She told her mother about the dragons and the unicorns when they got home. Her mum didn't listen to her properly; she was busy giving Daisy a bar of chocolate for bringing her daughter safely home all week. Lucy thought she'd like to ride on the unicorn and clasp her hands around its horn, where so many thousands of hands had been before hers. She knew all about unicorns from a story they'd had when she was still in the infant school. She hadn't actually seen one. She checked the forehead of every horse she met, but she hadn't yet found one with a horn or even a bump that might grow into a horn. Unicorns must be quite rare.
She chattered on about the fair, but she didn't mention the men and their tattoos. Her mum didn't like tattoos and she might stop her going to the fair if she thought it was run by people with blue pictures and blue writing all over them. Lucy decided she didn't like tattoos much herself. They were frightening things, especially when you didn't understand what they were about and they bulged and rippled as people's bodies moved beneath their skins.
Her mum let her set the table, because Matt was coming tonight. Lucy laid out the cutlery with great care, remembering the order her mum had taught her and placing each knife and fork and spoon precisely as her tongue flicked each side of her mouth in turn. Mum was very pleased that Matt was coming. 'You'll have to be a good girl and keep quiet. Matt's been at work all week and he'll be tired.'
Lucy wished she could be as excited as Mum about Matt. But all it meant to her was that tea was going to be late, when she was hungry. Mum said she could watch television whilst she waited, and she put CBeebies on and sat in the big armchair with her legs stretched out as far as they would go in front of her. After a little while, she wandered into the kitchen and stood on one leg with both hands on the back of a chair, watching her mum at the stove. 'Will it be long?' she asked plaintively.
'Not long now, love. Matt will be here soon. He rang to tell me that five minutes ago. He's very thoughtful about these things, isn't he?' Lucy's mother seemed to be reassuring herself, but Lucy wasn't interested in that. Instead, she looked at the table and thought of when her dad had sat beside her and helped her with her food. She must have been very small then. She was a big girl now, as everyone kept telling her, and she must get used to a new situation. That was what her mum said. Mum seemed to say it almost every day now. Lucy wasn't quite sure about Matt. She thought she liked him, as people said she should. But he wasn't her dad, was he? Everyone said she must move on when she pointed that out. She wasn't quite sure what 'move on' meant. She wasn't going to forget her dad, whatever they said. But already she was finding it difficult to get a proper picture of him and how it had been between them. She wished she could see her dad more often.
And then Matt was in the house, ruffling her hair and smiling at her and calling her 'young 'un'. He went into the kitchen with Mum and shut the door firmly behind him, and they were quiet for what seemed to Lucy a long time. She heard her mum giggling a couple of times and whispering, so it must be all right.
Then the door burst open and there was food and noise, and both Mum and Matt were fussing over her. 'And what have you been up to this week, young lady?' said Matt when they were all sitting at the table with Mum's cottage pie and fresh green beans in front of them.
Lucy wished they'd just let her eat. She was hungry and she hadn't mastered this thing grown-ups seemed to do without any effort: talking whilst they were eating. When she tried to do it, she was told not to talk with her mouth full. The world seemed to get more confusing as you got bigger. It didn't seem any easier when her mum said brightly, 'Tell Matt about the fair,' and then turned to him herself and said, 'She's been getting more and more excited about it. She hasn't been old enough to appreciate a fair before.'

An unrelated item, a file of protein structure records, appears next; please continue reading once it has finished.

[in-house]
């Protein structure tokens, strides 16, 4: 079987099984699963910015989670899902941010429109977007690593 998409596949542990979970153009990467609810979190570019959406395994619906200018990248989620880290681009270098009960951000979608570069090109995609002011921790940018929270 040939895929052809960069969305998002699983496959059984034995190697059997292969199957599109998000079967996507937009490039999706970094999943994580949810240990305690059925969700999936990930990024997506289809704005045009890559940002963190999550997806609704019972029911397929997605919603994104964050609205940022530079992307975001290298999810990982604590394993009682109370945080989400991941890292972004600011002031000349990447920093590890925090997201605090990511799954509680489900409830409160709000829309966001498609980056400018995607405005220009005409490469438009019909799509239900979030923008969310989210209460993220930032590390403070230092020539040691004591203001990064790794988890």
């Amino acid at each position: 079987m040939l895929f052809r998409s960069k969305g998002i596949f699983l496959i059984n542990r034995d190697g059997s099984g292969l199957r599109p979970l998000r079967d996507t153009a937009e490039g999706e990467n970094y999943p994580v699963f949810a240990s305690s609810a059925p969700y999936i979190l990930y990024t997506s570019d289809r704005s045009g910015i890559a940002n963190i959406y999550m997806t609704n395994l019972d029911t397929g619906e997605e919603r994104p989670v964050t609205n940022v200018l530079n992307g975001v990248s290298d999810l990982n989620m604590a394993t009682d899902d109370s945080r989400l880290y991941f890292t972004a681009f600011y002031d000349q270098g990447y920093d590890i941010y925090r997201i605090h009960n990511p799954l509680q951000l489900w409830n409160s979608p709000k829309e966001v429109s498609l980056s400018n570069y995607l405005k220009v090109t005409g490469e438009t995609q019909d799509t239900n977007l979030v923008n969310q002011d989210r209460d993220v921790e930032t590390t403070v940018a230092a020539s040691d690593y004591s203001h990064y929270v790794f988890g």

Adults were like that. They suddenly spoke as if you weren't there. They asked you to talk and then made some remark that somehow left you very little to say. Lucy said, 'I can't talk about the fair now. I mustn't talk with my mouth full.' Then she smiled down into the last of her cottage pie, feeling that she'd really said something quite clever.
They had strawberries and ice cream for afters, because Matt liked that. 'Make the most of this,' her mum told them, 'because these are probably the last British strawberries you'll have this year.'(Continues…)
Excerpted from "Cry of the Children"
Copyright © 2013 J.M. Gregson.
Excerpted by permission of Severn House Publishers Limited.
All rights reserved. No part of this excerpt may be reproduced or reprinted without permission in writing from the publisher.
Excerpts are provided by Dial-A-Book Inc. solely for the personal use of visitors to this web site.
Most Helpful Customer Reviews
Seven-year-old Lucy Gibson can barely contain her excitement when she learns that the funfair has come to town and Matt, her mother's new boyfriend, has agreed to take her. Despite her slight uneasiness in Matt's company and her upset over her parent's split, she readily goes off with him one evening, as excited as only a young innocent child can be. The next morning, Chief Superintendent Lambert briefs DS Bert Hook and DS Ruth David on the disappearance of a young seven-year-old local girl from a funfair the previous evening. On questioning her distraught mother, it appears that Lucy has vanished into thin air and so begins an intense investigation, racing against time, to discover who took the young girl - and to prevent more children from going missing before it's to late..... A slightly stolid British police procedural, the character development is the saving grace of this book, making it a fun read. One quickly comes to identify with both Hook and Lambert, and with many of the less savory individuals in the story, as well. J.M. Gregson has managed to create characters that reader can immediately connect to particularly appreciated that both men went home to modest homes with normal families and normal hobbies... no drinking to insensibility whilst directing Wagner, no illicit assignations with co-workers. That was refreshing! This is a terrific book that provides a very well constructed mystery, investigated by a character who provides consistent entertainment. It's part of a series of books featuring Chief Superintendent John Lambert and Detective Sergeant Bert Hook the chemistry and the friendship between them is a big part of why I enjoyed this book.